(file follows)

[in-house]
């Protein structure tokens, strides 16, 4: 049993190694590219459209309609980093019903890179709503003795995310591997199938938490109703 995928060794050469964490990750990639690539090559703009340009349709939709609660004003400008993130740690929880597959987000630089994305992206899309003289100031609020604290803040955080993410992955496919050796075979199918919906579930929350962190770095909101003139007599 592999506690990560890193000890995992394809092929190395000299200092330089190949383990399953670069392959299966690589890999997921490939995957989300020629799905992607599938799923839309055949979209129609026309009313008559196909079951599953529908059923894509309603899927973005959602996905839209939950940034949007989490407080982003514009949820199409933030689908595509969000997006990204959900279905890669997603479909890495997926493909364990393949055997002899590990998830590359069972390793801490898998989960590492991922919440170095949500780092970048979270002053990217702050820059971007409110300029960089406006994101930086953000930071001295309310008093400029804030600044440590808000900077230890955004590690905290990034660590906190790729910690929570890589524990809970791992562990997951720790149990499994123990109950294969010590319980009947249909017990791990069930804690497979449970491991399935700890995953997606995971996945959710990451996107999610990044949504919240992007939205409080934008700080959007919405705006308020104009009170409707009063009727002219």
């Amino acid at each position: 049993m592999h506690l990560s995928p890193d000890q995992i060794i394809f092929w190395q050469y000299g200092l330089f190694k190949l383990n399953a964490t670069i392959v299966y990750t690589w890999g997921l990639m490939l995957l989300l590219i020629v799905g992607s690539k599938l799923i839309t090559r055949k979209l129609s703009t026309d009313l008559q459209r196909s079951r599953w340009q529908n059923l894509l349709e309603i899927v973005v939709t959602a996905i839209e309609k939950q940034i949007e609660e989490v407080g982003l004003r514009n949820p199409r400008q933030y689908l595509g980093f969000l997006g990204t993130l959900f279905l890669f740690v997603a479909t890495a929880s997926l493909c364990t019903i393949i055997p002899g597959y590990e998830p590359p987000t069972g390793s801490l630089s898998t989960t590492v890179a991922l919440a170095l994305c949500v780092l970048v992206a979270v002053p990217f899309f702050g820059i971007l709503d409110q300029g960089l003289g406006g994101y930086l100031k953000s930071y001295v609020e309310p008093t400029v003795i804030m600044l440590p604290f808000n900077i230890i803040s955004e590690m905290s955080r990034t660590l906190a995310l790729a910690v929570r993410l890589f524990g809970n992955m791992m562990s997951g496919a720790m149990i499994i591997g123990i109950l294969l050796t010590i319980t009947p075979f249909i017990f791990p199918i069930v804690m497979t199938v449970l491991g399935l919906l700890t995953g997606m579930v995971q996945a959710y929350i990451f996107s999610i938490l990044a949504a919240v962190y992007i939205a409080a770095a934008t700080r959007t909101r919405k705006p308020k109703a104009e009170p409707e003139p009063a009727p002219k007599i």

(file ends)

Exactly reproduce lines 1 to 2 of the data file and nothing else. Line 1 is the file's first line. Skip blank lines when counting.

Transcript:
[in-house]
């Protein structure tokens, strides 16, 4: 049993190694590219459209309609980093019903890179709503003795995310591997199938938490109703 995928060794050469964490990750990639690539090559703009340009349709939709609660004003400008993130740690929880597959987000630089994305992206899309003289100031609020604290803040955080993410992955496919050796075979199918919906579930929350962190770095909101003139007599 592999506690990560890193000890995992394809092929190395000299200092330089190949383990399953670069392959299966690589890999997921490939995957989300020629799905992607599938799923839309055949979209129609026309009313008559196909079951599953529908059923894509309603899927973005959602996905839209939950940034949007989490407080982003514009949820199409933030689908595509969000997006990204959900279905890669997603479909890495997926493909364990393949055997002899590990998830590359069972390793801490898998989960590492991922919440170095949500780092970048979270002053990217702050820059971007409110300029960089406006994101930086953000930071001295309310008093400029804030600044440590808000900077230890955004590690905290990034660590906190790729910690929570890589524990809970791992562990997951720790149990499994123990109950294969010590319980009947249909017990791990069930804690497979449970491991399935700890995953997606995971996945959710990451996107999610990044949504919240992007939205409080934008700080959007919405705006308020104009009170409707009063009727002219």